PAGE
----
She got her chance a couple of years later as a foreign-policy adviser to Obama’s presidential campaign. On the trail, she met Cass Sunstein, the law-and-economics guru who later became an Obama regulatory czar. Soon, the serendipitously named adviser became half of the ultimate Ivory Tower–Beltway power marriage: Sunstein had Obama’s ear on domestic policy, she on foreign. On the campaign trail, Power took some flak from the Right for too much moral equivalence in the Israeli-Palestinian conflict. And she took more flak from rival candidate Hillary Clinton, who, Power claimed, caricatured her and Obama’s contentious view that it is advantageous to sit down and talk even with evil regimes (Ahmadinejad’s in particular). Power responded with a Kinsley gaffe, calling Clinton “a monster,” and was forced to resign from the campaign.
But the next time she seized the spotlight, it was in cooperation with Clinton. Right after Obama announced his intention to engage the U.S. military in Libya, a story line emerged: Defense Secretary Robert Gates and Joint Chiefs of Staff chairman Adm. Mike Mullen both opposed military action in Libya, but they were outmaneuvered by three women: Clinton, Power, and Amb. Susan Rice.
For some, Obama’s decision proved what they had long suspected: The charismatic Power had special influence with the president. The things that made her controversial on the campaign trail — Israel and Iran — aren’t a factor in Libya, and the ideas on which she founded her career suddenly were paramount. Samantha Power’s focus on genocide — which she defines to include mass murders that are not inter-ethnic, such as the Khmer Rouge slaughters — as a particular and unique evil, and the modern geopolitical problem for which international institutions exist, seems to be the intellectual basis on which intervention in Libya was justified within the administration.
The evidence here is circumstantial, but there is a lot of it. Conservatives have spent the last week teasing Obama over his reversals. Appealing to an America that was tired of W.’s wars, Senator Obama told the Boston Globe in 2007, “The president does not have power under the Constitution to unilaterally authorize a military attack in a situation that does not involve stopping an actual or imminent threat to the nation.” So whence last week’s sudden reversal, this return to Responsibility to Protect norms for the United States? Meanwhile, liberals have contested the moral basis of humanitarian warfare. If the goal is to save lives, the argument goes, couldn’t we do so more effectively, sans collateral damage, by fighting malaria? Maybe. And, if so, what’s the moral basis for saving Benghazi instead of sub-Sahara unless we think, as Power does, that genocide (as she defines it) is a unique and particular moral evil, and the fundamental geopolitical problem?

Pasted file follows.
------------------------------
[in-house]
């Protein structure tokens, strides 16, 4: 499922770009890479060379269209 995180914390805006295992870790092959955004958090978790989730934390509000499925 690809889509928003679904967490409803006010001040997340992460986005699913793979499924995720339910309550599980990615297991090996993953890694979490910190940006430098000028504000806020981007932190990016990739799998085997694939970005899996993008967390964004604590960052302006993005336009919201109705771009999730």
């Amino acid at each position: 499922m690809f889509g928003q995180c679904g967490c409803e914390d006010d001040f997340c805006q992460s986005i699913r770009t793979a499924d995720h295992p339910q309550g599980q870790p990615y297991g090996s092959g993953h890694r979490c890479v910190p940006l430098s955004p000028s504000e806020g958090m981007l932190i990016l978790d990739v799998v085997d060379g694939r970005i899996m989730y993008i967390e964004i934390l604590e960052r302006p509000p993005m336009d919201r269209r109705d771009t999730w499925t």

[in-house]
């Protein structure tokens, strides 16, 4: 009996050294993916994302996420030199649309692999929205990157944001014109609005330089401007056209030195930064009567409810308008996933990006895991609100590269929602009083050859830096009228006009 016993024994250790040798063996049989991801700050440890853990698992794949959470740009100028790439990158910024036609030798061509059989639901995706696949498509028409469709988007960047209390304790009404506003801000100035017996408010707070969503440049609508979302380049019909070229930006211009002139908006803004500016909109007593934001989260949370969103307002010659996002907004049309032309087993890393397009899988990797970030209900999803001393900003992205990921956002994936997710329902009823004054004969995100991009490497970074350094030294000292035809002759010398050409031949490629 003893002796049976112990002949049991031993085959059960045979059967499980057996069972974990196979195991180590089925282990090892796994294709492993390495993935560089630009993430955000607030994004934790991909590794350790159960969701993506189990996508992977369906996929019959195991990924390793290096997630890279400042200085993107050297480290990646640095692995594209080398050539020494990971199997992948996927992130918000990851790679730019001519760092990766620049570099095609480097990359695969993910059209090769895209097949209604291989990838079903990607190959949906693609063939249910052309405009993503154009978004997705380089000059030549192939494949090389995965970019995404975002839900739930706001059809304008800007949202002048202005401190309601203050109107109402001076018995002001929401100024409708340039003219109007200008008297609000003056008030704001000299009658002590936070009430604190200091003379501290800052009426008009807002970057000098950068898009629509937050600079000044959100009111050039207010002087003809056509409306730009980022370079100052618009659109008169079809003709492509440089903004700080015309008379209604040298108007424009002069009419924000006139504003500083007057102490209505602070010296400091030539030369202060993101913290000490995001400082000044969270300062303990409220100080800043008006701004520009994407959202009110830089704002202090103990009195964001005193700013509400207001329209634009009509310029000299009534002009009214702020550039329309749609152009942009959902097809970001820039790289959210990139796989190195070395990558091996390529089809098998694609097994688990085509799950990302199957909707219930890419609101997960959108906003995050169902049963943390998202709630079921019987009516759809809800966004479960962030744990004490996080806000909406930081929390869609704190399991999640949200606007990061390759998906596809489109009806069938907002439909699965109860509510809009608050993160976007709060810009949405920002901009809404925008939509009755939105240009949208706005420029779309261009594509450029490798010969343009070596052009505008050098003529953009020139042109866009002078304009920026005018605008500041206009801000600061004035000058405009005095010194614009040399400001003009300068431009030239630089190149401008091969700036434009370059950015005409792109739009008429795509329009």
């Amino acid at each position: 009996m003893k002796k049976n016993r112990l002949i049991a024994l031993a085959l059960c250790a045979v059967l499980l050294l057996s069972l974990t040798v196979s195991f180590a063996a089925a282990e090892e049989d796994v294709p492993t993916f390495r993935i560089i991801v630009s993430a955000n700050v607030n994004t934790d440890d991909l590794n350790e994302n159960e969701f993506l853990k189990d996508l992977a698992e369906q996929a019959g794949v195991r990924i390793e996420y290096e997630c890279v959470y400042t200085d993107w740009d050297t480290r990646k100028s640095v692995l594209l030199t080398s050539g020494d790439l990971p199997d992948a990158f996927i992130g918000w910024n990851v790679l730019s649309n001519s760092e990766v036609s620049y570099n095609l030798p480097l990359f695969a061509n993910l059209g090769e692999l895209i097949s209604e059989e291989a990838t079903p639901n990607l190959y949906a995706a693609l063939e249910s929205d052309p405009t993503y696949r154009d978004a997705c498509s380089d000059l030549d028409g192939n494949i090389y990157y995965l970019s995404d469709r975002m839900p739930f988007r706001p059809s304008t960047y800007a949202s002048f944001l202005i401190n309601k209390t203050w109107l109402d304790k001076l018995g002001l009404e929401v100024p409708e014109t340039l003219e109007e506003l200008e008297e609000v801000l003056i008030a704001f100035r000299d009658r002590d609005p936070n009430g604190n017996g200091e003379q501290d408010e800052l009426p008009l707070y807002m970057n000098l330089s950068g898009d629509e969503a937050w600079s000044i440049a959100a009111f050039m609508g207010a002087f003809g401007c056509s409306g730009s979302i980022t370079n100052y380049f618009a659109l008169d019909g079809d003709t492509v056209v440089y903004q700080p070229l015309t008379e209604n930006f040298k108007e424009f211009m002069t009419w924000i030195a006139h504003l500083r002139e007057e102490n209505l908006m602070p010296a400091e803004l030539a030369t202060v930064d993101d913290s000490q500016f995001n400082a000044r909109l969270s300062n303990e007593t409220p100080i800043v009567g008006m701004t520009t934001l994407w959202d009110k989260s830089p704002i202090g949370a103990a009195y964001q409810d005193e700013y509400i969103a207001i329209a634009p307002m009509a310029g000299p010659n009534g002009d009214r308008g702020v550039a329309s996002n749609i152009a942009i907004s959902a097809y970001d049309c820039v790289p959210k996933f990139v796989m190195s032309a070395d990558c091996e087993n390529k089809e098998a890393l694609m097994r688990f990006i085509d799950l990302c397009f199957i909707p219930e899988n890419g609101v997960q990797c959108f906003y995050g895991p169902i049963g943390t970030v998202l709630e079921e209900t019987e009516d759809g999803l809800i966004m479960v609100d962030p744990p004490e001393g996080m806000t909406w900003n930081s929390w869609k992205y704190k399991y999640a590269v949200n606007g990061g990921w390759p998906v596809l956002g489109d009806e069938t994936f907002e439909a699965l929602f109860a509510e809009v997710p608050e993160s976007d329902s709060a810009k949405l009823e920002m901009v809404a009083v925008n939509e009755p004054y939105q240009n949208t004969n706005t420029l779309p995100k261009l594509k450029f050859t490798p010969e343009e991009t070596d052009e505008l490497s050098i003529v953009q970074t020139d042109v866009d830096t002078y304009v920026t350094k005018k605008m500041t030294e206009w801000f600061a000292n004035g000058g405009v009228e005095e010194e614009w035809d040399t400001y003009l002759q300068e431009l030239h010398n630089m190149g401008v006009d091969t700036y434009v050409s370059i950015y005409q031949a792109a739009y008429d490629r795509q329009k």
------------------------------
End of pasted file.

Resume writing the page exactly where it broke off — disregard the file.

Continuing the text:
Power is obviously an impressive intellect, and her ideas cannot be easily dismissed. Her philosophical point — that beyond national interest, foreign policy should comprehend a moral imperative to stop mass murders — and her historical archaeology — which shows how the U.S. could have done more to stop genocides past — are difficult to contest. But there are some patterns of her thought which may be inapplicable to current policy regarding Libya. For example, in A Problem from Hell Power argues that there is a set of ideas that get repeated in, and hence enable, each genocide. The first is the belief that there is an ambiguous and morally complex conflict between rival groups where there is in fact a simple relationship of victimizer and victimized (policymakers, she complains, “render the bloodshed two-sided and inevitable, not genocidal”). In some cases — like the Holocaust — her view is obviously correct. But it is less obvious in Libya. Observers from security expert George Friedman to New YorkTimesman Thomas Friedman have pointed out that Libya’s sectarian conflict has been painted over by media-savvy Libyans and intoxicated Western journalists to portray a unified democratic uprising against Qaddafi, where there are in fact strong elements of tribal power rivalries.
Samantha Power also condemns those who argue that humanitarian interventions can have unpredictable consequences that could eventually add to the harm. Policymakers, she writes, “insist that any proposed U.S. response will be futile. Indeed, it may even do more harm than good, bringing perverse consequences to the victims and jeopardizing other precious American moral or strategic interests.” This, she implies, is an excuse for moral cowardice. Maybe so. But maybe it’s also true.
Whether right or wrong, Samantha Power’s ideas seem to be the animating spirit behind U.S. policy in Libya. Our assessments of the two must rise and fall together.
— Matthew Shaffer is a William F. Buckley fellow at the National Review Institute.